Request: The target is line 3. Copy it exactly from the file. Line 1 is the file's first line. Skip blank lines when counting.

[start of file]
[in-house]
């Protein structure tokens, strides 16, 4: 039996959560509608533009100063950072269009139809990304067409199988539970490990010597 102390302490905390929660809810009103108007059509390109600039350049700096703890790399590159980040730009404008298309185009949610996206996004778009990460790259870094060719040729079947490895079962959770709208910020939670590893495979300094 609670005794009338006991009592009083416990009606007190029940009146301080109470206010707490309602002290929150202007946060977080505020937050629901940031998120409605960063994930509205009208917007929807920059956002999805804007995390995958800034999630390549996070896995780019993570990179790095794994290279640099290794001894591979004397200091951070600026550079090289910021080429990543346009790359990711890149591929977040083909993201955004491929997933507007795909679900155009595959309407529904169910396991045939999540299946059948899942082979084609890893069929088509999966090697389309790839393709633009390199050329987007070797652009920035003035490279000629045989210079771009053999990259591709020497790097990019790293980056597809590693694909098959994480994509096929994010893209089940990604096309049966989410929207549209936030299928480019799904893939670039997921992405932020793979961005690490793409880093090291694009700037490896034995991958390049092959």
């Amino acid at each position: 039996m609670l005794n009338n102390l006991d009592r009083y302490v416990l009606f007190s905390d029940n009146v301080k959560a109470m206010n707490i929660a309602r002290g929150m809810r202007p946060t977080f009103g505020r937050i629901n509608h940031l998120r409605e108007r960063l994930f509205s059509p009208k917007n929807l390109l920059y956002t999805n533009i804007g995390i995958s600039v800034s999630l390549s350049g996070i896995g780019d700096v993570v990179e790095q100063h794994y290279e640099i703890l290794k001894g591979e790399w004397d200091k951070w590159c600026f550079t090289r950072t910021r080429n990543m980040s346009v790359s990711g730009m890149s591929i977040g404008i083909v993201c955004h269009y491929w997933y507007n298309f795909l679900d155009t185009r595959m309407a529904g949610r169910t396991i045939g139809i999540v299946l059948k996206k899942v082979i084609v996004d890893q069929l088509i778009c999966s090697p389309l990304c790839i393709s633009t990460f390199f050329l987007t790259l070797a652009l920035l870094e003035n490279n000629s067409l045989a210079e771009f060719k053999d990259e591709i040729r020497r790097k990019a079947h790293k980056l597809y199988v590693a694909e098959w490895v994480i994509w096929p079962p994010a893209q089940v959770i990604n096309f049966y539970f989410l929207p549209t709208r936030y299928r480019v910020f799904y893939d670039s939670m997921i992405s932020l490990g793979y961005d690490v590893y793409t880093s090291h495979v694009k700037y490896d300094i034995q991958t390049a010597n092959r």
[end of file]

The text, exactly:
């Amino acid at each position: 039996m609670l005794n009338n102390l006991d009592r009083y302490v416990l009606f007190s905390d029940n009146v301080k959560a109470m206010n707490i929660a309602r002290g929150m809810r202007p946060t977080f009103g505020r937050i629901n509608h940031l998120r409605e108007r960063l994930f509205s059509p009208k917007n929807l390109l920059y956002t999805n533009i804007g995390i995958s600039v800034s999630l390549s350049g996070i896995g780019d700096v993570v990179e790095q100063h794994y290279e640099i703890l290794k001894g591979e790399w004397d200091k951070w590159c600026f550079t090289r950072t910021r080429n990543m980040s346009v790359s990711g730009m890149s591929i977040g404008i083909v993201c955004h269009y491929w997933y507007n298309f795909l679900d155009t185009r595959m309407a529904g949610r169910t396991i045939g139809i999540v299946l059948k996206k899942v082979i084609v996004d890893q069929l088509i778009c999966s090697p389309l990304c790839i393709s633009t990460f390199f050329l987007t790259l070797a652009l920035l870094e003035n490279n000629s067409l045989a210079e771009f060719k053999d990259e591709i040729r020497r790097k990019a079947h790293k980056l597809y199988v590693a694909e098959w490895v994480i994509w096929p079962p994010a893209q089940v959770i990604n096309f049966y539970f989410l929207p549209t709208r936030y299928r480019v910020f799904y893939d670039s939670m997921i992405s932020l490990g793979y961005d690490v590893y793409t880093s090291h495979v694009k700037y490896d300094i034995q991958t390049a010597n092959r």